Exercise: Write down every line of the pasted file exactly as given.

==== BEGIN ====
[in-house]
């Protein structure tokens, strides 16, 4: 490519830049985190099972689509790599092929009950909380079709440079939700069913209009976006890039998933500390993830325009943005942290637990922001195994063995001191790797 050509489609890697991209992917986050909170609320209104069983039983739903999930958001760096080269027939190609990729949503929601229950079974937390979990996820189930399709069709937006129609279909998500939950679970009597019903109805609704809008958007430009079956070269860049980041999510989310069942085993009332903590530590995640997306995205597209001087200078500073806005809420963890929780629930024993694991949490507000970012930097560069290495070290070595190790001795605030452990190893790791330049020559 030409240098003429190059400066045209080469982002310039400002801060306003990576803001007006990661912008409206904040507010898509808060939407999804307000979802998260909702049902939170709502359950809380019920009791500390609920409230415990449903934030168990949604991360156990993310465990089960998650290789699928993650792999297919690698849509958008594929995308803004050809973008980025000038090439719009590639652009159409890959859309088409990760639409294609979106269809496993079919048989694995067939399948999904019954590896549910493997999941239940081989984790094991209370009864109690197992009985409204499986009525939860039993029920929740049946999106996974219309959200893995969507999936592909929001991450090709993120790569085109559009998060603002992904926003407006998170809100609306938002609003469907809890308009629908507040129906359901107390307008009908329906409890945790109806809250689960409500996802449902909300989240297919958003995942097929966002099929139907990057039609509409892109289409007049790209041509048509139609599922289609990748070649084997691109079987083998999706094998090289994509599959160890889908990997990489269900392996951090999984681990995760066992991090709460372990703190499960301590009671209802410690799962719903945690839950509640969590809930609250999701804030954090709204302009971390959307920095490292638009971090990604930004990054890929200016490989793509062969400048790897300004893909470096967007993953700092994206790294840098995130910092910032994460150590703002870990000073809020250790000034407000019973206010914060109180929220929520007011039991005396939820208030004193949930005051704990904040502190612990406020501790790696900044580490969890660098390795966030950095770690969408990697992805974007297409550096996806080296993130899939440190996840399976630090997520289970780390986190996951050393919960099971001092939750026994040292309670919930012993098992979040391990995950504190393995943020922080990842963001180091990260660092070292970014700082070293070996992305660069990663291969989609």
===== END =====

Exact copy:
[in-house]
């Protein structure tokens, strides 16, 4: 490519830049985190099972689509790599092929009950909380079709440079939700069913209009976006890039998933500390993830325009943005942290637990922001195994063995001191790797 050509489609890697991209992917986050909170609320209104069983039983739903999930958001760096080269027939190609990729949503929601229950079974937390979990996820189930399709069709937006129609279909998500939950679970009597019903109805609704809008958007430009079956070269860049980041999510989310069942085993009332903590530590995640997306995205597209001087200078500073806005809420963890929780629930024993694991949490507000970012930097560069290495070290070595190790001795605030452990190893790791330049020559 030409240098003429190059400066045209080469982002310039400002801060306003990576803001007006990661912008409206904040507010898509808060939407999804307000979802998260909702049902939170709502359950809380019920009791500390609920409230415990449903934030168990949604991360156990993310465990089960998650290789699928993650792999297919690698849509958008594929995308803004050809973008980025000038090439719009590639652009159409890959859309088409990760639409294609979106269809496993079919048989694995067939399948999904019954590896549910493997999941239940081989984790094991209370009864109690197992009985409204499986009525939860039993029920929740049946999106996974219309959200893995969507999936592909929001991450090709993120790569085109559009998060603002992904926003407006998170809100609306938002609003469907809890308009629908507040129906359901107390307008009908329906409890945790109806809250689960409500996802449902909300989240297919958003995942097929966002099929139907990057039609509409892109289409007049790209041509048509139609599922289609990748070649084997691109079987083998999706094998090289994509599959160890889908990997990489269900392996951090999984681990995760066992991090709460372990703190499960301590009671209802410690799962719903945690839950509640969590809930609250999701804030954090709204302009971390959307920095490292638009971090990604930004990054890929200016490989793509062969400048790897300004893909470096967007993953700092994206790294840098995130910092910032994460150590703002870990000073809020250790000034407000019973206010914060109180929220929520007011039991005396939820208030004193949930005051704990904040502190612990406020501790790696900044580490969890660098390795966030950095770690969408990697992805974007297409550096996806080296993130899939440190996840399976630090997520289970780390986190996951050393919960099971001092939750026994040292309670919930012993098992979040391990995950504190393995943020922080990842963001180091990260660092070292970014700082070293070996992305660069990663291969989609």